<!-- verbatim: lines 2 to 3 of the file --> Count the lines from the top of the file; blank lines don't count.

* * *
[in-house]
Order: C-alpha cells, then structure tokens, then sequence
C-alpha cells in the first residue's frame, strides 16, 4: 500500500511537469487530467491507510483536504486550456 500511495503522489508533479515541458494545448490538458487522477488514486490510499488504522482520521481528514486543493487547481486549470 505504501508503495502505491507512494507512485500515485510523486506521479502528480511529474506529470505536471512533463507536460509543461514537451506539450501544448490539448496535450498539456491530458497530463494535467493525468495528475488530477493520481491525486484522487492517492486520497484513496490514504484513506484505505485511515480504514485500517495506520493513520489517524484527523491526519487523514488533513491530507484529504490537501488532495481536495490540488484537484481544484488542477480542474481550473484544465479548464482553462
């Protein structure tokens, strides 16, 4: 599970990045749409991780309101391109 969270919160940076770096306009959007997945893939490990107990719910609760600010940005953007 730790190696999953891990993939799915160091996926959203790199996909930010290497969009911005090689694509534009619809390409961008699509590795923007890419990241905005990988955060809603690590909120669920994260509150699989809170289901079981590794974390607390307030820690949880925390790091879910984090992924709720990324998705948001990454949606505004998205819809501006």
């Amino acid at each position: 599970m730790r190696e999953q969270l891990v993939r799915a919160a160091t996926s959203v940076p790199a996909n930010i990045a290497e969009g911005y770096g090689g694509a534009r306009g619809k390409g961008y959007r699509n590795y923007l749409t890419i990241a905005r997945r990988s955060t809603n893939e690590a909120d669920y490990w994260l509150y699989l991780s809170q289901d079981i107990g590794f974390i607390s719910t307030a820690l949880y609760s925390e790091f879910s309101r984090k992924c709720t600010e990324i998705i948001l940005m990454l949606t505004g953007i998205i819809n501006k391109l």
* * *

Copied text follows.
Order: C-alpha cells, then structure tokens, then sequence
C-alpha cells in the first residue's frame, strides 16, 4: 500500500511537469487530467491507510483536504486550456 500511495503522489508533479515541458494545448490538458487522477488514486490510499488504522482520521481528514486543493487547481486549470 505504501508503495502505491507512494507512485500515485510523486506521479502528480511529474506529470505536471512533463507536460509543461514537451506539450501544448490539448496535450498539456491530458497530463494535467493525468495528475488530477493520481491525486484522487492517492486520497484513496490514504484513506484505505485511515480504514485500517495506520493513520489517524484527523491526519487523514488533513491530507484529504490537501488532495481536495490540488484537484481544484488542477480542474481550473484544465479548464482553462